I often add highlights or notes to the digital documents I read. But I found annotating ebooks a nuisance. My main problem is that, unlike pdf, epub (the ebook document format) cannot store annotations in the ebook itself. Instead most ebook readers (iBooks or Marvin) store the annotations you make in one local database. This makes it harder to read my annotated ebooks on another device. Also, there is always a risk that somehow the annotations get lost or detached from the ebook. Not a nice thought if you rely on your annotations! And most importantly, it locks you into a particular ecosystem: you cannot take the ebooks and their annotations and start using a different system for reading your ebooks (either different software or hardware).

The last issue is actually a quite fundamental problem with ebooks, as most of them are copy-protected. DRM ties your books to the particular platform you open them first. It should not surprise you then that I prefer non-DRM ebooks. (And I have been using this tool to remove any DRM from the ebooks that I buy quite successfully.)

To solve the annotation problem, I decided to convert my ebooks to pdf right after buying them. The reading experience of a typical pdf reader is slightly worse than that of an ebook reader, but if you use a decent pdf reader the difference is not that big. And you will typically get much better annotation and other editing possibilities in return. For reading and annotating pdf I use PDF Expert on an iPad pro with and iPencil. (Which, by the way offers a superb tablet experience, compared to the Microsoft Windows based tablets which I have used for at least eight before.)

But how to convert ebooks in epub format to pdf? There are some online tools, but they are inconvenient, and the conversion results are mixed.

I recently started to use the conversion program in Calibre, and I have been quite happy with it. (Calibre itself is supposed to be a good ebook management application, but the user interface is really a horrible mess…). Luckily, the conversion program is a stand alone, command line tool called ebook-convert. On the Mac it can be found in /Applications/calibre.app/Contents/MacOS/ebook-convert. It has many options, see the manual. One particular useful option is --enable-heuristics, which fixes epub’s that otherwise would be converted in pdf’s that do not have a clear chapter separation. So I typically use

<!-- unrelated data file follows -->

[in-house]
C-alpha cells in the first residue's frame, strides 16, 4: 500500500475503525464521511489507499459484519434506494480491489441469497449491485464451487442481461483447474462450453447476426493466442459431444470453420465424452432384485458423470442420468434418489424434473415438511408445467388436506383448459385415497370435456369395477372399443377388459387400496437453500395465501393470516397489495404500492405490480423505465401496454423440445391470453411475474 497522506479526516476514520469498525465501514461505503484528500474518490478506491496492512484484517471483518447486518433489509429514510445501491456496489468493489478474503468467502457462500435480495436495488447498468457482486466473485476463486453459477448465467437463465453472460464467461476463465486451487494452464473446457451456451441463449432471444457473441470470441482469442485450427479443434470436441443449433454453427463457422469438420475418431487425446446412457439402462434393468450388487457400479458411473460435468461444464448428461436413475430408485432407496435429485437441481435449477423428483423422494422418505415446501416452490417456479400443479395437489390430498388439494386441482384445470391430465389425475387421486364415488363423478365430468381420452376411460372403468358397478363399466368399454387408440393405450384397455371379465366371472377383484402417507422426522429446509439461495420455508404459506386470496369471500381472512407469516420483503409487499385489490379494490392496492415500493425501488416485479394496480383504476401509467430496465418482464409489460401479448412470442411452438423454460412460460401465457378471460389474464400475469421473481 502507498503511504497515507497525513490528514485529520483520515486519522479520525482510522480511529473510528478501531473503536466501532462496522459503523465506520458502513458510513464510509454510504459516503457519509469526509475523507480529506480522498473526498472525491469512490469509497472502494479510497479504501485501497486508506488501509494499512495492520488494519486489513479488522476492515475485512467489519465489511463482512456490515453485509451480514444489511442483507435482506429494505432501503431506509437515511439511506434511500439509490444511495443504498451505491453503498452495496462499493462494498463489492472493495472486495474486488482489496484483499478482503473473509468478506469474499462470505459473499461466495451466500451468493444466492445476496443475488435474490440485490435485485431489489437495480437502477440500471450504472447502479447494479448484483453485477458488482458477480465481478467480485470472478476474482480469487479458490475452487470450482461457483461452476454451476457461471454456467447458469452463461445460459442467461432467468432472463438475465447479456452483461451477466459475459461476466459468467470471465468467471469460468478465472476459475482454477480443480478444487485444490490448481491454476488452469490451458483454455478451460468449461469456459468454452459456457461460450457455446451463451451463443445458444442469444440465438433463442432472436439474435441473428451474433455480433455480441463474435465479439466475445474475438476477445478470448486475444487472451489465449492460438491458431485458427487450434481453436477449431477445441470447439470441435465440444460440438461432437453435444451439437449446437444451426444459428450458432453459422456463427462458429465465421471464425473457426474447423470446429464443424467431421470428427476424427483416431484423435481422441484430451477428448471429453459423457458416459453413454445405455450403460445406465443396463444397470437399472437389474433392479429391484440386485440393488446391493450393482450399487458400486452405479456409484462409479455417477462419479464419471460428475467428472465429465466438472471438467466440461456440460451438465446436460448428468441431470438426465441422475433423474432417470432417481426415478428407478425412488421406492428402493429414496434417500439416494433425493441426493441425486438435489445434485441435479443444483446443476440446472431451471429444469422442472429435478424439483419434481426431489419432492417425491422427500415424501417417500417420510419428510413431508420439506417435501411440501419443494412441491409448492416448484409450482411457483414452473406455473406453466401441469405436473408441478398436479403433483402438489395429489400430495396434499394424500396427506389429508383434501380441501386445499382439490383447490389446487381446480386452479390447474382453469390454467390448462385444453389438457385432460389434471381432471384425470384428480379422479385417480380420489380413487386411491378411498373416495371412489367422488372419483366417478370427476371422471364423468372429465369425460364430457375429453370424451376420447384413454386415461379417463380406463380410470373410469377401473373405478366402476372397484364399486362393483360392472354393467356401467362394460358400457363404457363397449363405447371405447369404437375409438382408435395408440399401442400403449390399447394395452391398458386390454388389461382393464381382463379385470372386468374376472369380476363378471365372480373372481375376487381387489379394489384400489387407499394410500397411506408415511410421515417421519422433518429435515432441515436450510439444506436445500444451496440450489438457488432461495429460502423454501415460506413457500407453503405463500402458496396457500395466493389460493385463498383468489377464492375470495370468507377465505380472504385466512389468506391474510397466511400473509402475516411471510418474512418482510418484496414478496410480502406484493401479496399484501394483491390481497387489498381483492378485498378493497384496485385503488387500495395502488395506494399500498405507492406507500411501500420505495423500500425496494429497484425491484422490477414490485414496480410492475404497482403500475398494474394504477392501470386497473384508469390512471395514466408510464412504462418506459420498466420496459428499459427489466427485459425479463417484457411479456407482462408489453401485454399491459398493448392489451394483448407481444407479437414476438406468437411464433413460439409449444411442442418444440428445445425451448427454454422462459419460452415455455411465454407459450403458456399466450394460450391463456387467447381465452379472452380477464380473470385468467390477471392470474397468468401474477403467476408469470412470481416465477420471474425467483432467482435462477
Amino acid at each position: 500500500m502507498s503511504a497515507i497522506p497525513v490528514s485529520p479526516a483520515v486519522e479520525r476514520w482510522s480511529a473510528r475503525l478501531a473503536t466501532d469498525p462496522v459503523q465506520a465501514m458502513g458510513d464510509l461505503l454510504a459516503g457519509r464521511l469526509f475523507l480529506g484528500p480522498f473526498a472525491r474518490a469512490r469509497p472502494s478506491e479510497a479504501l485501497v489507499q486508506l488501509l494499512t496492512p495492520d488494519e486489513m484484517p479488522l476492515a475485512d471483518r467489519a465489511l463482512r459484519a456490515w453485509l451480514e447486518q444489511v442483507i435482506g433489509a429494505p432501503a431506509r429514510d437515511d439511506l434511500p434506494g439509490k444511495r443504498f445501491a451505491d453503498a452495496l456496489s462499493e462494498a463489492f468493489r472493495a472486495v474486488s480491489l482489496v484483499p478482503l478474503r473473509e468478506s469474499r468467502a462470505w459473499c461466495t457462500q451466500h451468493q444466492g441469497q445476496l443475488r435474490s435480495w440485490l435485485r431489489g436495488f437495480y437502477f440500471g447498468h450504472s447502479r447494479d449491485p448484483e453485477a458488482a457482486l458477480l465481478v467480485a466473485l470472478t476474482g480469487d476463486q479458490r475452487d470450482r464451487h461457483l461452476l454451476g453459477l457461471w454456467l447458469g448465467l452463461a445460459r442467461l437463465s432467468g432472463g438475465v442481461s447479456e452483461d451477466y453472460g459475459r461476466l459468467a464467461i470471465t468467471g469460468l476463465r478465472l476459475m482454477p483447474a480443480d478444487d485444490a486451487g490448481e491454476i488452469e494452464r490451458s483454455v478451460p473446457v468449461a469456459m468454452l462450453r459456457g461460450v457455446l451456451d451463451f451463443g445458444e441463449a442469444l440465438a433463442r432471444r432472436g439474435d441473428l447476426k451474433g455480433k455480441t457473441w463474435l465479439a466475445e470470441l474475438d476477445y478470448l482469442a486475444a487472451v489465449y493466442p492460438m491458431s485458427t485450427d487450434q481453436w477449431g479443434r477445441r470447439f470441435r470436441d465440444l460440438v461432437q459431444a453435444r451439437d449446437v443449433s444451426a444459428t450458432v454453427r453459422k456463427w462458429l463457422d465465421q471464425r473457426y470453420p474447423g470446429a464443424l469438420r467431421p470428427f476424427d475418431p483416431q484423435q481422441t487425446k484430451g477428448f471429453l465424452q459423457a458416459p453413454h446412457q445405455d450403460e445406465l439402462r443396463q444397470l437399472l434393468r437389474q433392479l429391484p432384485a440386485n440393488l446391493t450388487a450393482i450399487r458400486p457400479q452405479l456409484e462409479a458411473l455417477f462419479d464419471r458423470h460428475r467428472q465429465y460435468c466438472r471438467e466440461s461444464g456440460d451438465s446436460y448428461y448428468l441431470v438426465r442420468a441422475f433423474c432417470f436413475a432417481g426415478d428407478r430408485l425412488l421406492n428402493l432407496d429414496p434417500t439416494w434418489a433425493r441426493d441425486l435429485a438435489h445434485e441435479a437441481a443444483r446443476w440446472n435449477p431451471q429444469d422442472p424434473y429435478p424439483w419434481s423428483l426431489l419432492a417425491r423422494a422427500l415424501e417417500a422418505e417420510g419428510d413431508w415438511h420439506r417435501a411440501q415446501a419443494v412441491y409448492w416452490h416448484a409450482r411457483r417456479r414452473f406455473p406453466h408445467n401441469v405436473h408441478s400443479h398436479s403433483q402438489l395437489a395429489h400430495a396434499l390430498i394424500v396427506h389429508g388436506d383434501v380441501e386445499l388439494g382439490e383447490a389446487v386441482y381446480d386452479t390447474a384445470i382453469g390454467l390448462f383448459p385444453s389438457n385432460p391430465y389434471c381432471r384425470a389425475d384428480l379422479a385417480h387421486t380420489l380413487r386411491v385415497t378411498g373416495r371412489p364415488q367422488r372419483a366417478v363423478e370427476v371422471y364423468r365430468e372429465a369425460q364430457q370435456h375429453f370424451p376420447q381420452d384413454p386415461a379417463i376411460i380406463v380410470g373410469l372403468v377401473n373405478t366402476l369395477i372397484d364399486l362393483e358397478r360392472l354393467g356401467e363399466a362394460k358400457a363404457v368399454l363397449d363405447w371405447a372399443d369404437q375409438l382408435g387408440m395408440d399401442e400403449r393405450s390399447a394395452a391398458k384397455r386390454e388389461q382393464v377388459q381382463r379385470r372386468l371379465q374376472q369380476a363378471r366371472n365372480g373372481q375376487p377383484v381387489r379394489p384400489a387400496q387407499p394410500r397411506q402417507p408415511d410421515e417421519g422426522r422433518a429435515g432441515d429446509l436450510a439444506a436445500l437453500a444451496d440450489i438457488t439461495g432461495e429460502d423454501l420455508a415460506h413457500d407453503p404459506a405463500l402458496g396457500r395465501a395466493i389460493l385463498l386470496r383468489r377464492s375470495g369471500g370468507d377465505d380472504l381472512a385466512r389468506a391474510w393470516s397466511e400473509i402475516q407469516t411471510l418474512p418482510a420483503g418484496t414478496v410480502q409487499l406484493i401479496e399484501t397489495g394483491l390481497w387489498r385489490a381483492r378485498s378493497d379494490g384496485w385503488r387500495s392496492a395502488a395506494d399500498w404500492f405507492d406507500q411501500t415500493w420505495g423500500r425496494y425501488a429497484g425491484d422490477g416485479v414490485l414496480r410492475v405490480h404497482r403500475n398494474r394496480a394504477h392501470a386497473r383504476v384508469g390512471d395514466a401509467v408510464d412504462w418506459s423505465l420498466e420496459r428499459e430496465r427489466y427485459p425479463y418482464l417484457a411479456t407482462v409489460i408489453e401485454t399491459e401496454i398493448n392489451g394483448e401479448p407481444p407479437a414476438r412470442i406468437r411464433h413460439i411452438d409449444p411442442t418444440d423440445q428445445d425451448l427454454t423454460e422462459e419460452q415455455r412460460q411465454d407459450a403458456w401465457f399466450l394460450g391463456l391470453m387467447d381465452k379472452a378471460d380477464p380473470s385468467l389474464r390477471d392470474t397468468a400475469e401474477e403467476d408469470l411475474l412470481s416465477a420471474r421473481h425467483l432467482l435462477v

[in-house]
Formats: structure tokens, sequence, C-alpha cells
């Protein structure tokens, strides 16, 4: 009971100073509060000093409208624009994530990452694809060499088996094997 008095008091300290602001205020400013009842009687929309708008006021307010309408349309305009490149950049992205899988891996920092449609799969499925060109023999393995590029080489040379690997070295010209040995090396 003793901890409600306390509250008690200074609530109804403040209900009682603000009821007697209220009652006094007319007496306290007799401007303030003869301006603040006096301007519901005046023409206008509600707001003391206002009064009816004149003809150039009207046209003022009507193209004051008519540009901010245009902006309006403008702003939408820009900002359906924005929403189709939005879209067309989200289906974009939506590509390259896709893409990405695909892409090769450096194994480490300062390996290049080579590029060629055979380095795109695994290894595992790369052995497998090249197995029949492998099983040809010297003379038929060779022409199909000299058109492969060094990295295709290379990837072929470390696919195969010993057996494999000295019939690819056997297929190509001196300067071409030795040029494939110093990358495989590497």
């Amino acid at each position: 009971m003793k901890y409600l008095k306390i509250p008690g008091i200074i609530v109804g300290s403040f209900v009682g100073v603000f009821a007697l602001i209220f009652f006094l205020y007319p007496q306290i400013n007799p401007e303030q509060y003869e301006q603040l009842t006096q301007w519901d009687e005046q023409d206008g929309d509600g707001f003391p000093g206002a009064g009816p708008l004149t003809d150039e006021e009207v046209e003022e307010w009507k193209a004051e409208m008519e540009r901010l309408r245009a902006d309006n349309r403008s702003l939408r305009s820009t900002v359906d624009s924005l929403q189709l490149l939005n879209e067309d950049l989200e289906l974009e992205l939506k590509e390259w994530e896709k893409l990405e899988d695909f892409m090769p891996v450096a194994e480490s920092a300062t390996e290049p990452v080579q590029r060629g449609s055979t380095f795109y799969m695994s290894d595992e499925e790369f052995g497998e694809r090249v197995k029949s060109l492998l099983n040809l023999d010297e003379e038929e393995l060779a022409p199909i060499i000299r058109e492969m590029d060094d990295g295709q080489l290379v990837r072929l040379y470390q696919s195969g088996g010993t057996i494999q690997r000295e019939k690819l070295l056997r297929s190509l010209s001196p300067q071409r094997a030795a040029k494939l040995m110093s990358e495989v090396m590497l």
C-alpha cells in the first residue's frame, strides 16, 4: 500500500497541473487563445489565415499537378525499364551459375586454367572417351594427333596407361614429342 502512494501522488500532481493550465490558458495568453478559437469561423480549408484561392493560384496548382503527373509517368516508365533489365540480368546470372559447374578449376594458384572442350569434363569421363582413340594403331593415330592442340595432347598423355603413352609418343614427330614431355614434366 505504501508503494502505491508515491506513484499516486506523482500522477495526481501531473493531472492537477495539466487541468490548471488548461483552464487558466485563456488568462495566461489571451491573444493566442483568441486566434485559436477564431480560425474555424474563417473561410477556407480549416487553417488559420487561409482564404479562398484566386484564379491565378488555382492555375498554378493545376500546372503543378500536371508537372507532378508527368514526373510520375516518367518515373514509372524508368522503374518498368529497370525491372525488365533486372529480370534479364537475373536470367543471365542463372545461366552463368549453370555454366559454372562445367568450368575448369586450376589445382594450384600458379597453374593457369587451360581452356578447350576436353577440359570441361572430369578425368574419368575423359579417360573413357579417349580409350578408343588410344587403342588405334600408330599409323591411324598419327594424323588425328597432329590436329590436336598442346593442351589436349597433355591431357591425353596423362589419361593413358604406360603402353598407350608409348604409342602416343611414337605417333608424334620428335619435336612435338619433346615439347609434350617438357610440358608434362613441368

ebook-convert input.epub output.pdf --enable-heuristics

(Yes, options come last on the command line…). There is a problem however. The pdf generated this way does not clearly separate or mark individual words. This means that if you want to highlight a word, you cannot easily select it: you can select all letters in a word one by one, but a single click on a word just selects one letter, not a word. Moreover, highlights created this way do not show the text you highlighted in annotation summary panes in applications Preview of Acrobat Reader. (Why this is the case, I do not know.) This makes it hard to get an overview of all the annotations you made earlier.

There is a solution however: convert the pdf to another pdf with a better structure using ghostscript. The command to use is

gs -sDEVICE=pdfwrite -dCompatibilityLevel=1.4 \
-dPDFSETTINGS=/ebook \
-sOutputFile=input.pdf output.pdf`

This requires ghostscript to be installed on your system. My full script for converting ebooks to pdf is therefore

function epub2pdf()
    { /Applications/calibre.app/Contents/MacOS/ebook-convert "$1".epub \
        "$1".tmp.pdf \
        --enable-heuristics --output-profile=ipad3 $2 ;
      gs -sDEVICE=pdfwrite -dCompatibilityLevel=1.4 \
         -dPDFSETTINGS=/ebook \
        -dNOPAUSE -dBATCH \
        -sOutputFile="$1".pdf "$1".tmp.pdf ;
      rm "$1".tmp.pdf

And with that I can happily annotate my ebooks, with the annotations stored within the ebook, and clearly shown in the annotations summary.